Purpose/Objectives: To review the need for reading assessments for patients with cancer, review existing reading assessment tools, and make a case for a new tool specific to patients with cancer.
Data Sources: Published articles, experiences, and discussions with published authors in the field of literacy.
Data Synthesis: Valid and reliable tools that assess word recognition and comprehension exist for general use in health care. Word-recognition tests do not always predict comprehension, and a commonly used comprehension test has sections assessing only very low, second year of high school, and graduate-level skills.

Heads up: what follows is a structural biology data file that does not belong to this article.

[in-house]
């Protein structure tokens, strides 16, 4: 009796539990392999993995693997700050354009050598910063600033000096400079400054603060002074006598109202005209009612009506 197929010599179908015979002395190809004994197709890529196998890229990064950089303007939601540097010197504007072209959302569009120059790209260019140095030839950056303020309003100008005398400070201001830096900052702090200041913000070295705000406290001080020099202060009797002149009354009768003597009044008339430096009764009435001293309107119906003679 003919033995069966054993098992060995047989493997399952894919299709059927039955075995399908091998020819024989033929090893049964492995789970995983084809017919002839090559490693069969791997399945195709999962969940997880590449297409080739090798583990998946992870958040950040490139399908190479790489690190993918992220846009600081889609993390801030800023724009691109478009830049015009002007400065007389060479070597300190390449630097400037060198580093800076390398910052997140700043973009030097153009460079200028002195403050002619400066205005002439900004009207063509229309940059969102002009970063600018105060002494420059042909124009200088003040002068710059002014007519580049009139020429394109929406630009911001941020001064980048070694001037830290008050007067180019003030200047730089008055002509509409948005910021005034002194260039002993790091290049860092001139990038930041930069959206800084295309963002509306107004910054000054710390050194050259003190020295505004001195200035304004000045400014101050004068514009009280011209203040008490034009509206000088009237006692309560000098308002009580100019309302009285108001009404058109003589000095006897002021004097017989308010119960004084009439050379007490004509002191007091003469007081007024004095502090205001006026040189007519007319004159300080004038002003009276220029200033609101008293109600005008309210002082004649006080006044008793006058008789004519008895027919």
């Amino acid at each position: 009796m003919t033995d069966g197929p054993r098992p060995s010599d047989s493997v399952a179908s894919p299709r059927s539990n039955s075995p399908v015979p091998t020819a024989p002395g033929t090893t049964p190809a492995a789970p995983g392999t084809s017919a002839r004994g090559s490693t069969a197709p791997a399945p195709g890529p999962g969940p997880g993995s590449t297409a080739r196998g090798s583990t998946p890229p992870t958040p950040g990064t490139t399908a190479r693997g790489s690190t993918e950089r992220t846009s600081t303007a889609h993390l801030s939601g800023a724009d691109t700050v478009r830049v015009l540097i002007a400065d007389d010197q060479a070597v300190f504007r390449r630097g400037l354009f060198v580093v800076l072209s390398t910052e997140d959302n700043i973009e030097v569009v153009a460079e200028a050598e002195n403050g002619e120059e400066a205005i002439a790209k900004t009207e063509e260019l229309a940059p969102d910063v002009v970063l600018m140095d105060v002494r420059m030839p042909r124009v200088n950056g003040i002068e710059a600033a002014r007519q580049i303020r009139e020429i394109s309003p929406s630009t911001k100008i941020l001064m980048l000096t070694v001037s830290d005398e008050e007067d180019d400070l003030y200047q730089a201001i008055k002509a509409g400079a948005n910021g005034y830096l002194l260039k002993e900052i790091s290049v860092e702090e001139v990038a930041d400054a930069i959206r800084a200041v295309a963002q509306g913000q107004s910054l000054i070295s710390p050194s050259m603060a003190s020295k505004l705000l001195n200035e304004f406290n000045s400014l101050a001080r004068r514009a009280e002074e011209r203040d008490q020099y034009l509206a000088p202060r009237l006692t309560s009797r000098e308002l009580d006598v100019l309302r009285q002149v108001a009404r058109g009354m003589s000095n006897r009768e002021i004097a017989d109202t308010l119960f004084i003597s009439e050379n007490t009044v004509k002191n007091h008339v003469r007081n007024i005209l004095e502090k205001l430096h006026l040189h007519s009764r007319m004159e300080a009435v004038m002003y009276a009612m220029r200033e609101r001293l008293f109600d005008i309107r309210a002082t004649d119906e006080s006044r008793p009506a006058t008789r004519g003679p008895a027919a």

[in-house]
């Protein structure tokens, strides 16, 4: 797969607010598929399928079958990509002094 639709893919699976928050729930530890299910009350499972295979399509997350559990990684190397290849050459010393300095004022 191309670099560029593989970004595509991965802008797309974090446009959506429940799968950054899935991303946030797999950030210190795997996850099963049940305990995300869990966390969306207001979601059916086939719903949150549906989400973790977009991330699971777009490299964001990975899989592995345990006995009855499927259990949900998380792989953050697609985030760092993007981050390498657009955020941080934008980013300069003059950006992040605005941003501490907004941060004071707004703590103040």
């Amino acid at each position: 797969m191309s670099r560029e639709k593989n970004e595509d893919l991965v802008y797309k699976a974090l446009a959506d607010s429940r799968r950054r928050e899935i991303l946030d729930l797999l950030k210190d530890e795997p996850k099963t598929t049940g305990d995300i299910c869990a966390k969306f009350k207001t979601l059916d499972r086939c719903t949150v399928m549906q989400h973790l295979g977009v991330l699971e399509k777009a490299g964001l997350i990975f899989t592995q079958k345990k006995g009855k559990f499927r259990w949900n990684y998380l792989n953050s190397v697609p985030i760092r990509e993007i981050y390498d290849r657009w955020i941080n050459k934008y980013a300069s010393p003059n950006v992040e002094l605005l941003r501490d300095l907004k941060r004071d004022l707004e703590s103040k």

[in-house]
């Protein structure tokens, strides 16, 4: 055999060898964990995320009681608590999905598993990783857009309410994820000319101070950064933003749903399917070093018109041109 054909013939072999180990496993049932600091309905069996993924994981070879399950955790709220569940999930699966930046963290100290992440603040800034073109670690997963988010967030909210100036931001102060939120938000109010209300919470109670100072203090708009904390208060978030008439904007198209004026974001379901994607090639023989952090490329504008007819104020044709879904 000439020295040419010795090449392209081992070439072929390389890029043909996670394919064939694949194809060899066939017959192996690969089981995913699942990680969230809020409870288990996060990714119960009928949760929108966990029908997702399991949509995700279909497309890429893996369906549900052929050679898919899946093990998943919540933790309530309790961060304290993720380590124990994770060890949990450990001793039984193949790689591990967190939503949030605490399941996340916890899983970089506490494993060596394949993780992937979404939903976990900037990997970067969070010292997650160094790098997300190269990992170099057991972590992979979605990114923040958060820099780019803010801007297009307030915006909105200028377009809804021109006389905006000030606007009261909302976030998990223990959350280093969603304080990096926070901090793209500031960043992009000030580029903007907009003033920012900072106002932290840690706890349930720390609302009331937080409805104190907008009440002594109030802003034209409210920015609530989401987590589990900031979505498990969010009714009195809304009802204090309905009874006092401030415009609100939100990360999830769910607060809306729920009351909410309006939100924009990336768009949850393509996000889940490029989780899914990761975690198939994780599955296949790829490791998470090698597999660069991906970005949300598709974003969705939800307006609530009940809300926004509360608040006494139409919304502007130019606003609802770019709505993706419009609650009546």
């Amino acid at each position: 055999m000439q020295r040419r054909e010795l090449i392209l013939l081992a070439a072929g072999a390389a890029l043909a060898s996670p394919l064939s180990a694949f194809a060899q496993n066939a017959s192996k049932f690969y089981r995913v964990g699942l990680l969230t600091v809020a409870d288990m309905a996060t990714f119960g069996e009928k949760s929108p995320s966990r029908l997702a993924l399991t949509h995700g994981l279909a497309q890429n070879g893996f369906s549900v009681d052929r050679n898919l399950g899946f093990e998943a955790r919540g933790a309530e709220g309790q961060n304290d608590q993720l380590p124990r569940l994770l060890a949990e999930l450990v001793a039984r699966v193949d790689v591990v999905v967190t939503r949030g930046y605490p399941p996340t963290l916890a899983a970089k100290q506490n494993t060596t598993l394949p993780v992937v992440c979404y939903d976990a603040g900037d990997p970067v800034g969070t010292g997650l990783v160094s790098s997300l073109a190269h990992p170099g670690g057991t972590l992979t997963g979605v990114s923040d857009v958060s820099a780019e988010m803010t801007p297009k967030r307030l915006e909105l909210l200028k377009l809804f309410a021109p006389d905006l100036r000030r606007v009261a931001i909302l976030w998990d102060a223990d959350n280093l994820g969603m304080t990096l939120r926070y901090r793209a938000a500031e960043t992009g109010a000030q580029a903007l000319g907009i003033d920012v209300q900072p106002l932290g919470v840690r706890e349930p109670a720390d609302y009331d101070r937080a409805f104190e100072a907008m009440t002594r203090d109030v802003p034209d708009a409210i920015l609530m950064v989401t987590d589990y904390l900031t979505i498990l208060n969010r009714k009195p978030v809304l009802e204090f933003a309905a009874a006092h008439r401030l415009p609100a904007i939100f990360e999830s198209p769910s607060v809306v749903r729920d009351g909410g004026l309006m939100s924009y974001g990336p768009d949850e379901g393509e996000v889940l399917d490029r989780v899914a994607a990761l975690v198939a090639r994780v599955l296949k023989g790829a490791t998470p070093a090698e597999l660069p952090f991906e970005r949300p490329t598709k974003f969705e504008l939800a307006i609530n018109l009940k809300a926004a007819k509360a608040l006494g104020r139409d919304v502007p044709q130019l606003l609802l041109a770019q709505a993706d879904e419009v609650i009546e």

Conclusions: A new tool, developed specifically for patients with cancer, may better capture reading ability and comprehension. It is being evaluated for use in a clinical setting.
Implications for Nursing: If nurses know their patients' reading levels, they can plan more effectively for teaching self-care and discussing decision making. Outcomes related to health and satisfaction may improve if poor readers are given materials they can understand.